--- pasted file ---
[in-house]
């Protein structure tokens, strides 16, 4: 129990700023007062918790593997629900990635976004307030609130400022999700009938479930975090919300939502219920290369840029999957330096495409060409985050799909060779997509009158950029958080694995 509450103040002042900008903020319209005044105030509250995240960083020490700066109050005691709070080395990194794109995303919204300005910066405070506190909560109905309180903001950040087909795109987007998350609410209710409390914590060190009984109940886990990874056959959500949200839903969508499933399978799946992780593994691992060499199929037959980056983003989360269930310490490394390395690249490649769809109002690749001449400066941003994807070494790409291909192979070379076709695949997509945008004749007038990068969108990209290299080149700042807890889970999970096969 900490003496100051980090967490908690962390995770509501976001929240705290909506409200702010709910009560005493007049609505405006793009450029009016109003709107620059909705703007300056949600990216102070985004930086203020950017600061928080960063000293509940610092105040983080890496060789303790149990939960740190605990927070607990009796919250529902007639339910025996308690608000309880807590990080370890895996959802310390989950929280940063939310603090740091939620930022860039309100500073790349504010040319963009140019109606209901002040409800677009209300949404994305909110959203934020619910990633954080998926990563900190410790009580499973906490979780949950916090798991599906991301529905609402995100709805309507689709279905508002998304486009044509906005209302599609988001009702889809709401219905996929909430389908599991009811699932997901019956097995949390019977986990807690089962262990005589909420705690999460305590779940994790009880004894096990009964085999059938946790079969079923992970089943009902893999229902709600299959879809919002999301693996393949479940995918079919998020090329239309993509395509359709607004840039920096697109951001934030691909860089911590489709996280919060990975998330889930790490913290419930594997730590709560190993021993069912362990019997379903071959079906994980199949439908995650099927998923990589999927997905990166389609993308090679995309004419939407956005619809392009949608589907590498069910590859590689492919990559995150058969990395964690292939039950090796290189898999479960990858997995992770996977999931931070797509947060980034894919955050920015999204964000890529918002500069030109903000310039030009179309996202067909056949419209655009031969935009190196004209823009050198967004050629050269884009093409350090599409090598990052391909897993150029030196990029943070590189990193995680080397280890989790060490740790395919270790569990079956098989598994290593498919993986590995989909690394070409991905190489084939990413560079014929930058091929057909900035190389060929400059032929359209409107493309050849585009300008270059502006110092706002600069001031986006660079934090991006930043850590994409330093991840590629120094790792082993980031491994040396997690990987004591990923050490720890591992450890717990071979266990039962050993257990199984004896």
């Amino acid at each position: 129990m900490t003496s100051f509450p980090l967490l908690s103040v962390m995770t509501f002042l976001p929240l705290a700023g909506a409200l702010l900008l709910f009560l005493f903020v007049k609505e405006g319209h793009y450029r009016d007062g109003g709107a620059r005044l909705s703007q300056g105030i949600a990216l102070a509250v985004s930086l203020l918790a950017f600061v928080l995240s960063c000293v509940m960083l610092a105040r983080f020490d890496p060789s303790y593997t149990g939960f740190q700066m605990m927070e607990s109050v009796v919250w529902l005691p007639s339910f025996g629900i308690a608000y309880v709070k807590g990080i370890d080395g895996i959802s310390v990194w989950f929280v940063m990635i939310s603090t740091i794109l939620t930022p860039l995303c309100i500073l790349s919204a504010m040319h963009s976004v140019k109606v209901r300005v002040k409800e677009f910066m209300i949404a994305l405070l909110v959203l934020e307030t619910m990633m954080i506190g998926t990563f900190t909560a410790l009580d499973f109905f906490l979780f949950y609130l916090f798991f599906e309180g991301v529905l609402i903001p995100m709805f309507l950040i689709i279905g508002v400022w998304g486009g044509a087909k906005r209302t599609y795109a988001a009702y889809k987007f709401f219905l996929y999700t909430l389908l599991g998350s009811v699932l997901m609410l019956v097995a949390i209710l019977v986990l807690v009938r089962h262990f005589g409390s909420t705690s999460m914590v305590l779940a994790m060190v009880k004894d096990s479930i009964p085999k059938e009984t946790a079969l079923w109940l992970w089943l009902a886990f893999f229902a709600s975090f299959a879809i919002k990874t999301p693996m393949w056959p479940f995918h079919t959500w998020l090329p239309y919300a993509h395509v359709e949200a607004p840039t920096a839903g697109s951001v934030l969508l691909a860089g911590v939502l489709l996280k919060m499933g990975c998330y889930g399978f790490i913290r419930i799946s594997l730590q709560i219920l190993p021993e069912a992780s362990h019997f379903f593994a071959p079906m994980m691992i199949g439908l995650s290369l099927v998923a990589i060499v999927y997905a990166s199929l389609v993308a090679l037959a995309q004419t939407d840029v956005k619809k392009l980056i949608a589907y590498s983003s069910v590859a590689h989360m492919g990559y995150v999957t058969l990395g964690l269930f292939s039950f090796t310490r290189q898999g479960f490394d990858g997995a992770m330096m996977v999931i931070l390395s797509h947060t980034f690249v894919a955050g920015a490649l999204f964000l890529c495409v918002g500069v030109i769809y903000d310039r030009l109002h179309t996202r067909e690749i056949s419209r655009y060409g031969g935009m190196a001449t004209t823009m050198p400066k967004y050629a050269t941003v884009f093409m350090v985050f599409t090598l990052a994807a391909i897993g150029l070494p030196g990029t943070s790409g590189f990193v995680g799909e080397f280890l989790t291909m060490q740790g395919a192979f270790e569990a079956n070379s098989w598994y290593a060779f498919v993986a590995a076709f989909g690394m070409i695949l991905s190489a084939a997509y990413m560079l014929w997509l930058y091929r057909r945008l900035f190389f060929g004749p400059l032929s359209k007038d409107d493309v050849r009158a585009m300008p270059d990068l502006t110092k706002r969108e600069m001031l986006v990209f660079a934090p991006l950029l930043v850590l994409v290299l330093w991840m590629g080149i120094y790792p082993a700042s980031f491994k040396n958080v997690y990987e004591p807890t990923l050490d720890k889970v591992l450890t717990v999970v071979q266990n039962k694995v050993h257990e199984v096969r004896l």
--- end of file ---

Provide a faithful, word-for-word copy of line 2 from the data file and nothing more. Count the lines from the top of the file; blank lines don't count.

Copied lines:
């Protein structure tokens, strides 16, 4: 129990700023007062918790593997629900990635976004307030609130400022999700009938479930975090919300939502219920290369840029999957330096495409060409985050799909060779997509009158950029958080694995 509450103040002042900008903020319209005044105030509250995240960083020490700066109050005691709070080395990194794109995303919204300005910066405070506190909560109905309180903001950040087909795109987007998350609410209710409390914590060190009984109940886990990874056959959500949200839903969508499933399978799946992780593994691992060499199929037959980056983003989360269930310490490394390395690249490649769809109002690749001449400066941003994807070494790409291909192979070379076709695949997509945008004749007038990068969108990209290299080149700042807890889970999970096969 900490003496100051980090967490908690962390995770509501976001929240705290909506409200702010709910009560005493007049609505405006793009450029009016109003709107620059909705703007300056949600990216102070985004930086203020950017600061928080960063000293509940610092105040983080890496060789303790149990939960740190605990927070607990009796919250529902007639339910025996308690608000309880807590990080370890895996959802310390989950929280940063939310603090740091939620930022860039309100500073790349504010040319963009140019109606209901002040409800677009209300949404994305909110959203934020619910990633954080998926990563900190410790009580499973906490979780949950916090798991599906991301529905609402995100709805309507689709279905508002998304486009044509906005209302599609988001009702889809709401219905996929909430389908599991009811699932997901019956097995949390019977986990807690089962262990005589909420705690999460305590779940994790009880004894096990009964085999059938946790079969079923992970089943009902893999229902709600299959879809919002999301693996393949479940995918079919998020090329239309993509395509359709607004840039920096697109951001934030691909860089911590489709996280919060990975998330889930790490913290419930594997730590709560190993021993069912362990019997379903071959079906994980199949439908995650099927998923990589999927997905990166389609993308090679995309004419939407956005619809392009949608589907590498069910590859590689492919990559995150058969990395964690292939039950090796290189898999479960990858997995992770996977999931931070797509947060980034894919955050920015999204964000890529918002500069030109903000310039030009179309996202067909056949419209655009031969935009190196004209823009050198967004050629050269884009093409350090599409090598990052391909897993150029030196990029943070590189990193995680080397280890989790060490740790395919270790569990079956098989598994290593498919993986590995989909690394070409991905190489084939990413560079014929930058091929057909900035190389060929400059032929359209409107493309050849585009300008270059502006110092706002600069001031986006660079934090991006930043850590994409330093991840590629120094790792082993980031491994040396997690990987004591990923050490720890591992450890717990071979266990039962050993257990199984004896």